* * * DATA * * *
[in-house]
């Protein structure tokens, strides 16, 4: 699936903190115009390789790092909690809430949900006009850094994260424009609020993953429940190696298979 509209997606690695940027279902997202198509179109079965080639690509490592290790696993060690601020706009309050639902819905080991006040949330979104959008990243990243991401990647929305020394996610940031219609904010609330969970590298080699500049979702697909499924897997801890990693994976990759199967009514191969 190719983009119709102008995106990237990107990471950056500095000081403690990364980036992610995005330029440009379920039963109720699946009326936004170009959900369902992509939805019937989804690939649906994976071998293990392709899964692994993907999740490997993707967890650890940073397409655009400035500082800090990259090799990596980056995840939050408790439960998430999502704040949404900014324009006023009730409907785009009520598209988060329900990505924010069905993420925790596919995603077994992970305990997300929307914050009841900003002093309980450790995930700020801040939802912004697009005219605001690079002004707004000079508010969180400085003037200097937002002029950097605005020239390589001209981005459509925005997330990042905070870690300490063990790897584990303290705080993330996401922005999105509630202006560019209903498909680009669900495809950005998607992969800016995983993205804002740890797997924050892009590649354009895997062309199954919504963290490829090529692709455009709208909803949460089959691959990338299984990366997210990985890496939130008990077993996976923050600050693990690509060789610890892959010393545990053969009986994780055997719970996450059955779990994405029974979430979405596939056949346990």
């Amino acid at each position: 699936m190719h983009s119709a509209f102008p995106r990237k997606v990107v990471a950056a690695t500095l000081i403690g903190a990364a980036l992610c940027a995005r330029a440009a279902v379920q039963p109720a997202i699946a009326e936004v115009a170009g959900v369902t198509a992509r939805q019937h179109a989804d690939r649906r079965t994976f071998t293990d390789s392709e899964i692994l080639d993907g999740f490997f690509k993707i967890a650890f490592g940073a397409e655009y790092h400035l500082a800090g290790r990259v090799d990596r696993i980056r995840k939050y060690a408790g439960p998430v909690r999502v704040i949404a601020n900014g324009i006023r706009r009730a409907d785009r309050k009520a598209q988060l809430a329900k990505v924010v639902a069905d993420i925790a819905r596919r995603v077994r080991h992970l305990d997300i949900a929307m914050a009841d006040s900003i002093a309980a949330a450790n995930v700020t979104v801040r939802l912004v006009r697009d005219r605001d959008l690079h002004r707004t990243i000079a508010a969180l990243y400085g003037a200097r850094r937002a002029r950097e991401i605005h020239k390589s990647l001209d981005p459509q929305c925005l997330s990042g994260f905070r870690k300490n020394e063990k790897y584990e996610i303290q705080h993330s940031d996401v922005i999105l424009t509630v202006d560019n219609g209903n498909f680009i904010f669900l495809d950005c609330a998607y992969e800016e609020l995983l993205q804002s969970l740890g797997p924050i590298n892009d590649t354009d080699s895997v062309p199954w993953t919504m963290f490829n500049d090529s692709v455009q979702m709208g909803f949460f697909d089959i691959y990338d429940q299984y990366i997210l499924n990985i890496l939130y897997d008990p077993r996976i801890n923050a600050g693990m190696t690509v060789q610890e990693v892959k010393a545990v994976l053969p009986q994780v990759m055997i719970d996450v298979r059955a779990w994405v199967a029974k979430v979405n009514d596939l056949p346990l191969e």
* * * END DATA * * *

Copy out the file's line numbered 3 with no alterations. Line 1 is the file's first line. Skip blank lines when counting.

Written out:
């Amino acid at each position: 699936m190719h983009s119709a509209f102008p995106r990237k997606v990107v990471a950056a690695t500095l000081i403690g903190a990364a980036l992610c940027a995005r330029a440009a279902v379920q039963p109720a997202i699946a009326e936004v115009a170009g959900v369902t198509a992509r939805q019937h179109a989804d690939r649906r079965t994976f071998t293990d390789s392709e899964i692994l080639d993907g999740f490997f690509k993707i967890a650890f490592g940073a397409e655009y790092h400035l500082a800090g290790r990259v090799d990596r696993i980056r995840k939050y060690a408790g439960p998430v909690r999502v704040i949404a601020n900014g324009i006023r706009r009730a409907d785009r309050k009520a598209q988060l809430a329900k990505v924010v639902a069905d993420i925790a819905r596919r995603v077994r080991h992970l305990d997300i949900a929307m914050a009841d006040s900003i002093a309980a949330a450790n995930v700020t979104v801040r939802l912004v006009r697009d005219r605001d959008l690079h002004r707004t990243i000079a508010a969180l990243y400085g003037a200097r850094r937002a002029r950097e991401i605005h020239k390589s990647l001209d981005p459509q929305c925005l997330s990042g994260f905070r870690k300490n020394e063990k790897y584990e996610i303290q705080h993330s940031d996401v922005i999105l424009t509630v202006d560019n219609g209903n498909f680009i904010f669900l495809d950005c609330a998607y992969e800016e609020l995983l993205q804002s969970l740890g797997p924050i590298n892009d590649t354009d080699s895997v062309p199954w993953t919504m963290f490829n500049d090529s692709v455009q979702m709208g909803f949460f697909d089959i691959y990338d429940q299984y990366i997210l499924n990985i890496l939130y897997d008990p077993r996976i801890n923050a600050g693990m190696t690509v060789q610890e990693v892959k010393a545990v994976l053969p009986q994780v990759m055997i719970d996450v298979r059955a779990w994405v199967a029974k979430v979405n009514d596939l056949p346990l191969e």